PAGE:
The Hebrew University of Jerusalem, The Jerusalem School of Business Administration

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Biodesign: A Biomedical Academic Accelerator

Innovation Statement:

The Biodesign program develops Israel’s next generation of cutting-edge leadership in biomedical entrepreneurship and technology through a multidisciplinary, team-based approach in which medical staff, engineering students, and business students jointly develop new medical devices.

Call to Action:

The Biodesign program channels creativity toward applied science and real-world applications, producing medical device companies that dramatically impact clinical practice. The program’s mission is to develop Israel’s next generation of cutting-edge leadership in biomedical entrepreneurship as well as a technology creation incubator by adopting a multidisciplinary, team-based approach to biomedical innovation.

The Biodesign program aims to create clinically efficient, cost-effective, affordable, and meaningfully usable solutions, by using innovative engineering concepts to solve clinical needs. The process requires an in-depth understanding of finance, health economics, medicine, clinical workflows, human factors, engineering, regulatory landscape, and patent law. The program addresses a critical real-world problem: the lack of multidisciplinary skills to build a unique value proposition, as well as the lack of product-market fit, causing most ideas in this field to fail before reaching the market.

Therefore, there is a need for a multidisciplinary program that teaches innovation in an academic setting. The program is jointly sponsored by The Hebrew University of Jerusalem and the Hadassah Medical Center, and is inspired by a similar program at Stanford University.

Innovation Description:

The biomedical industry is operating in a highly volatile, uncertain, complex, and ambiguous environment, and is increasingly facing challenges in its day-to-day operations. Industrial complexities are exacerbated by changing demographics, epidemiology, technology, innovations, regulatory rules, reimbursement policies, product and service variations, affordability, and access to care. These complexities pose a new set of problems that require the biomedical industry leaders to possess adaptive skills.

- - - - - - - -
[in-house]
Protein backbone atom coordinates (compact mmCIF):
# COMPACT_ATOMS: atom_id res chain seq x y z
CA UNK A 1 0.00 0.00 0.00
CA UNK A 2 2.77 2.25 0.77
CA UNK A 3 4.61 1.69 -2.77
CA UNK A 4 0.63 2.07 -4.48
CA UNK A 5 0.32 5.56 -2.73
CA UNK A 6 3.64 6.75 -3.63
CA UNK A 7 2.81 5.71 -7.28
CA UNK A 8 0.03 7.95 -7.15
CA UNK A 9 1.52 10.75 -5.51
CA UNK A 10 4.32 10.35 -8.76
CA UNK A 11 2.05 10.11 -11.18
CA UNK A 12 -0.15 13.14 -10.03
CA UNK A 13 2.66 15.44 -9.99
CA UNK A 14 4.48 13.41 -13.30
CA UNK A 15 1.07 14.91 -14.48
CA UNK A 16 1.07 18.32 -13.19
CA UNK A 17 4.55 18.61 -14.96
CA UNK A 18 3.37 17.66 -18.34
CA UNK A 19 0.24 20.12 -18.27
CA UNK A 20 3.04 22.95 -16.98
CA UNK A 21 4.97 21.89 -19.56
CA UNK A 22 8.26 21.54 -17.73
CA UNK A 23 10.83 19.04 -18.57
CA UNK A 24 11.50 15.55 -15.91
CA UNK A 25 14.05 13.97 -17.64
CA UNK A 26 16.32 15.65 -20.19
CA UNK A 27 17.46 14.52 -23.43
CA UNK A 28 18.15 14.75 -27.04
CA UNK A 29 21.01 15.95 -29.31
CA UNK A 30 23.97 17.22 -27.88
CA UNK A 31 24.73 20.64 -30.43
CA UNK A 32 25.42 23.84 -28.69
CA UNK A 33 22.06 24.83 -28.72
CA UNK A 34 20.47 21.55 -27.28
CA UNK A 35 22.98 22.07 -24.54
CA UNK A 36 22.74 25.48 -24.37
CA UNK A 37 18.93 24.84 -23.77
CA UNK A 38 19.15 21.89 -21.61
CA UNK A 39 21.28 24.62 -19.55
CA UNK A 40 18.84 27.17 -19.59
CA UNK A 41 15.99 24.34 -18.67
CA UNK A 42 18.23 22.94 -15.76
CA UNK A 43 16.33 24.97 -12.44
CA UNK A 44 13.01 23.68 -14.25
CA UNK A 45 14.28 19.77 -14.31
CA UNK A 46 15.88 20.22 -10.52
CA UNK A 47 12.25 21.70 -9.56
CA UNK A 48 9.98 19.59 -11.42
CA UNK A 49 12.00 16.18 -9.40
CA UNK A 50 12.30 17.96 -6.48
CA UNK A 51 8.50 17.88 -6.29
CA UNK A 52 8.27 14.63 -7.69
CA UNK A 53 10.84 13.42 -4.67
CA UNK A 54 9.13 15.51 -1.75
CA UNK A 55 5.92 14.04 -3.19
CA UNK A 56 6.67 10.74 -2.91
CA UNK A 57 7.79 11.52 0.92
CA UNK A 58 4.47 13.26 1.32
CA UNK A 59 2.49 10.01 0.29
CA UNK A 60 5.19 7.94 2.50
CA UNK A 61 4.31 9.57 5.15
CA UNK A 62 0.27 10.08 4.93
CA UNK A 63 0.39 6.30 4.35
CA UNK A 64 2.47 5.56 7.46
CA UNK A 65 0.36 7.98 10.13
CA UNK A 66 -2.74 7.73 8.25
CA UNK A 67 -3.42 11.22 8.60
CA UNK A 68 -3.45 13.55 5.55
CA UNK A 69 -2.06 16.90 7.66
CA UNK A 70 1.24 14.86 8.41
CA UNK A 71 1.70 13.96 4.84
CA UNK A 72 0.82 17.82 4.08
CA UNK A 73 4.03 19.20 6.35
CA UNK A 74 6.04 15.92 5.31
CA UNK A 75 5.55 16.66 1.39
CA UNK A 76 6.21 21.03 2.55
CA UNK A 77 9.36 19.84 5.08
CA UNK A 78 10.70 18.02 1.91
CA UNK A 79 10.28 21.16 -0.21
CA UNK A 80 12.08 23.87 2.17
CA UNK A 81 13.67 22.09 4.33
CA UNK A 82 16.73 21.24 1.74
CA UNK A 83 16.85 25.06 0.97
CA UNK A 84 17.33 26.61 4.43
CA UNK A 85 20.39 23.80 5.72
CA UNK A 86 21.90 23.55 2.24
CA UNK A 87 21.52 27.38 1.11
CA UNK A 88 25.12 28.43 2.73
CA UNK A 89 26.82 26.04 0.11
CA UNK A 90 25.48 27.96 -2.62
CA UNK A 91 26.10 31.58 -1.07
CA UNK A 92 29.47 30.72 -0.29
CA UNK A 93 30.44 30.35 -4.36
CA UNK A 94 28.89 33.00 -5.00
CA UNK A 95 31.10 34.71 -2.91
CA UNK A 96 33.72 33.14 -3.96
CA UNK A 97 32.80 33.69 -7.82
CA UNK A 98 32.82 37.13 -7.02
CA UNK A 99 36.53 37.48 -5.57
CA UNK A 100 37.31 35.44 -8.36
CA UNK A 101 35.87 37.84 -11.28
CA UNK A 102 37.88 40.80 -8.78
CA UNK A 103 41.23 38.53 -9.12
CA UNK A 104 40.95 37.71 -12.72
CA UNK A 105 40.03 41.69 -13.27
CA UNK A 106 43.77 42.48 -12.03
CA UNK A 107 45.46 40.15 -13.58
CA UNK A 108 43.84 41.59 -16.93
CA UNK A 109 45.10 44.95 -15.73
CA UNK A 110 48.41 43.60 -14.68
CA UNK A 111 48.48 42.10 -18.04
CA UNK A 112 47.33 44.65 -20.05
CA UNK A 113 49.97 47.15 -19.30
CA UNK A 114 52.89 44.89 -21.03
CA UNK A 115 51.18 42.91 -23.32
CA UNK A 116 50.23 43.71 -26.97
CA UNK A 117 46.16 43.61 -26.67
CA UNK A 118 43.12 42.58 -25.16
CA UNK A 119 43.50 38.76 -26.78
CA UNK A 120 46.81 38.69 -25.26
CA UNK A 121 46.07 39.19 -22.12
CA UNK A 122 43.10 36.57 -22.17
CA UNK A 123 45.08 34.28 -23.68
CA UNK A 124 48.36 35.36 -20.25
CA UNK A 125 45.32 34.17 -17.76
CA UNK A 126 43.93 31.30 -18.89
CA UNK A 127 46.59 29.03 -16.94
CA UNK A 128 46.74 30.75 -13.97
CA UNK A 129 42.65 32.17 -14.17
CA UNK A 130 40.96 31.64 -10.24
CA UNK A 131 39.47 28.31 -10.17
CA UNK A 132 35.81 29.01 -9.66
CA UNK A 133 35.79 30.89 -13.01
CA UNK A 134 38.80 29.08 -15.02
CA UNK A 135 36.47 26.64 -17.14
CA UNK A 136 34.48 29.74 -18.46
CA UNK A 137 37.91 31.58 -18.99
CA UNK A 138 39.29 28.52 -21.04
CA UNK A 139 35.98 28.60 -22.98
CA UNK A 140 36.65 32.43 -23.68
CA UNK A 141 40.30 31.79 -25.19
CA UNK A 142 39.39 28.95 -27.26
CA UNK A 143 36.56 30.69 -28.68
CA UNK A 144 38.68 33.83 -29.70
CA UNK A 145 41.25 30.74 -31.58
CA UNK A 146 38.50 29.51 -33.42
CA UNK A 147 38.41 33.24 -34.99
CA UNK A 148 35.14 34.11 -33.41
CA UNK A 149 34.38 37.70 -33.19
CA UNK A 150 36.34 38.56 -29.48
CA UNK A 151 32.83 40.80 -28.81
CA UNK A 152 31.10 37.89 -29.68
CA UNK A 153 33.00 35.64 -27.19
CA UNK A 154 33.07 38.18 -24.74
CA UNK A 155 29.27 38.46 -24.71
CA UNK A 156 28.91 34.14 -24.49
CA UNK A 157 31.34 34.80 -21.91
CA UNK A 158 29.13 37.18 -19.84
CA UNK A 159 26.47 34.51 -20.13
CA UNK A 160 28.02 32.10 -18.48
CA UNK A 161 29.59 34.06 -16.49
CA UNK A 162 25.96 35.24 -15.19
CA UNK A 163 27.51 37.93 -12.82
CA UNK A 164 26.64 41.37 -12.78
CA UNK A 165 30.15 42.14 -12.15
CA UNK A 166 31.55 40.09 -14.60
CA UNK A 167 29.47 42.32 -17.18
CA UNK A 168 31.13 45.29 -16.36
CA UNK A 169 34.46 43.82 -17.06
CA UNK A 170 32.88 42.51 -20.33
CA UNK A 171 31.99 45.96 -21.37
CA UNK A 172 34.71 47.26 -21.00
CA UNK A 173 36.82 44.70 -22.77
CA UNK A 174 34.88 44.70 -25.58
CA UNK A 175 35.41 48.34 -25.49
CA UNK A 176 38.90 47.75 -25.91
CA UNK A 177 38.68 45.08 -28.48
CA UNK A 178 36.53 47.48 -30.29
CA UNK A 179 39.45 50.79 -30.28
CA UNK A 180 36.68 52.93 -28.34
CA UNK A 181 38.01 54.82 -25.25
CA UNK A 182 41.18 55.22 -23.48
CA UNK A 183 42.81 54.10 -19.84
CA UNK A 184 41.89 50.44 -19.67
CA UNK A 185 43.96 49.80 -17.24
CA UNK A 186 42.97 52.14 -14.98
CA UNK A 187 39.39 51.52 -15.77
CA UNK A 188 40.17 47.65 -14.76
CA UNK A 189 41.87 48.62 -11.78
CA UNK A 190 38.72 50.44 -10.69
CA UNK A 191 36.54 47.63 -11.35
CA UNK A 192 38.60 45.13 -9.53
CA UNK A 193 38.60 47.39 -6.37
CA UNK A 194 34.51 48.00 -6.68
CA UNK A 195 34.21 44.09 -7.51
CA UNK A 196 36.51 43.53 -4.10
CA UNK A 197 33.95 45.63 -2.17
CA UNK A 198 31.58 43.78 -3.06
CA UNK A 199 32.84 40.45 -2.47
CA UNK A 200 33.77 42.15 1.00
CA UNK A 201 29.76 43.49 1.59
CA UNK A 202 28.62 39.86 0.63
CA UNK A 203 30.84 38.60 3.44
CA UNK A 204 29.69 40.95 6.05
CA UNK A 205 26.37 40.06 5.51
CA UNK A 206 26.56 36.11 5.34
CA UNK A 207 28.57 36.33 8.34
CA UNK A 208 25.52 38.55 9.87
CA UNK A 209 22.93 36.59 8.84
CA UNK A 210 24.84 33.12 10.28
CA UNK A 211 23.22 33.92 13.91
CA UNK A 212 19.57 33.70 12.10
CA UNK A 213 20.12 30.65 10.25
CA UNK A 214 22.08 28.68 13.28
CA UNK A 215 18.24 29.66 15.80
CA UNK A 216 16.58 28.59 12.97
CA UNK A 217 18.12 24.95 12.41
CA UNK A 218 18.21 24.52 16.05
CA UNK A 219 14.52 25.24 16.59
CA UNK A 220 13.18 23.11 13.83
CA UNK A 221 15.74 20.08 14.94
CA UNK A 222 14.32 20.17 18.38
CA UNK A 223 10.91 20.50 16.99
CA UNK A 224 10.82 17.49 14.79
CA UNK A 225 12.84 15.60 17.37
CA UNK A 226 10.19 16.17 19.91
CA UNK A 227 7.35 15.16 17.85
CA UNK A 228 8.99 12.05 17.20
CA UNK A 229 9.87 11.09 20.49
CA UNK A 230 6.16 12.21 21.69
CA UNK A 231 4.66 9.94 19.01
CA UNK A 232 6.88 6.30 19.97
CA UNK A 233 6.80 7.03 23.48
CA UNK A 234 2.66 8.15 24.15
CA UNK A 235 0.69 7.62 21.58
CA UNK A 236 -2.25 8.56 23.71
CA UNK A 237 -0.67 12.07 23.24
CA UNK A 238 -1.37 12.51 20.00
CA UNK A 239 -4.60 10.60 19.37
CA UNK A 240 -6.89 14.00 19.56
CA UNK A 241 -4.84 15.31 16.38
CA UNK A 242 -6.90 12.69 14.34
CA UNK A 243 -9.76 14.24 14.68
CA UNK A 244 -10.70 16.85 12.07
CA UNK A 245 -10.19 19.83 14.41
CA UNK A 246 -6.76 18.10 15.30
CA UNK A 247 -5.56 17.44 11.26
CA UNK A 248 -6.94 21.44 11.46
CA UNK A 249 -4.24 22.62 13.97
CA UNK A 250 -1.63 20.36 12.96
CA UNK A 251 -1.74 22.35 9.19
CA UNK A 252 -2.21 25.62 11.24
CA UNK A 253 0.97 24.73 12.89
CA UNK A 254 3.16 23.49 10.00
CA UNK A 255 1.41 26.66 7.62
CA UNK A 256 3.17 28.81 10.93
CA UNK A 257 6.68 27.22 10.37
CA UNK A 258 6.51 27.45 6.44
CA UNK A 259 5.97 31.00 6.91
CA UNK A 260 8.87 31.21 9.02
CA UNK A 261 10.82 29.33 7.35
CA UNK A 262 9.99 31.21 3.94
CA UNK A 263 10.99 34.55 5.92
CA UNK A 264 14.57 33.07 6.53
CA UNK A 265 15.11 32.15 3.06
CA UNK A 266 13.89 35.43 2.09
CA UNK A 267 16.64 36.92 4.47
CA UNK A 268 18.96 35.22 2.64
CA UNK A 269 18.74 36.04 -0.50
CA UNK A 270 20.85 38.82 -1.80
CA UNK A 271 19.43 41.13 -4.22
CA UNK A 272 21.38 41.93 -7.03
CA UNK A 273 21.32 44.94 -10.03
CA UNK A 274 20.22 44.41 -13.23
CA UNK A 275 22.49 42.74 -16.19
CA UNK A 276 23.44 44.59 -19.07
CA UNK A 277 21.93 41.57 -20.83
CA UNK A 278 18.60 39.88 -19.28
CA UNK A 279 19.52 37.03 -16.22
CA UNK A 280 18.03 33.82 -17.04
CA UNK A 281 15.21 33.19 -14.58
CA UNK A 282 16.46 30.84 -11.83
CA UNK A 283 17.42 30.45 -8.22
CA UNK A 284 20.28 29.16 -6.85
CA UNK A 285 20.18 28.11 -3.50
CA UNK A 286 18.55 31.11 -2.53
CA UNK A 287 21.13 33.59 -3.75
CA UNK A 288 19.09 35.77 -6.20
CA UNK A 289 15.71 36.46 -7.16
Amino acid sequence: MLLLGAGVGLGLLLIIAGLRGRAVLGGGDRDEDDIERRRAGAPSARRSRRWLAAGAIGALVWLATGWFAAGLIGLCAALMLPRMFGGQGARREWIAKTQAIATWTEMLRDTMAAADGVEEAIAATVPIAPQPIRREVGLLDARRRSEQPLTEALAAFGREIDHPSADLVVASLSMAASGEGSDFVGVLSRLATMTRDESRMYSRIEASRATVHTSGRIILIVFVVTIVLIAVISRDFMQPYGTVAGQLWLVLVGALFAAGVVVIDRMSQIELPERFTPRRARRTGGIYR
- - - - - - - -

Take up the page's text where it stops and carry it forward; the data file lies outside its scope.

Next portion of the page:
Throughout the 10-month Biodesign academic program, mixed teams of clinicians from the Hadassah Medical Center and outstanding engineering master’s and PhD students, together with MBA students who ideally have business experience, collaborate and innovate. Working in a hospital environment, they discover unmet needs and new business opportunities. The teams design technology prototypes, secure intellectual property protection for these designs, and develop and begin executing comprehensive business plans.

The Biodesign program is taught by The Hebrew University faculty, clinical experts, entrepreneurs, and business executives. As such, it provides real-world experience in an academic environment, aimed at nurturing a new generation of medical innovators.

Innovation Impact:

Since its launching in 2012, the Biodesign program has resulted in 28 biomedical ventures, with several companies progressing to advanced clinical stages. The program has also created more than 140 leaders in the biomedical industry. The program has already generated several spinoffs raising 8.2 million USD in grants and equity investment combined.

One venture emerging from the program has already completed the development of its first product and secured FDA approval. The product is selling already (and attempts are being made to reduce production costs). The program is sponsored by medical giants such as Boston Scientific, Terumo Corporation, the Rick Hansen Institute, leading Israel Innovation Authority incubators, the Jerusalem Development Authority—JerusalemBio Program, Asper Center for Entrepreneurship and Innovation at the School of Business Administration, Startup Nation Central, Yissum, and Hadasit (the commercialization company of Hadassah Medical Center) and has benefited from the generous support of Mr. Alan Philipp. 

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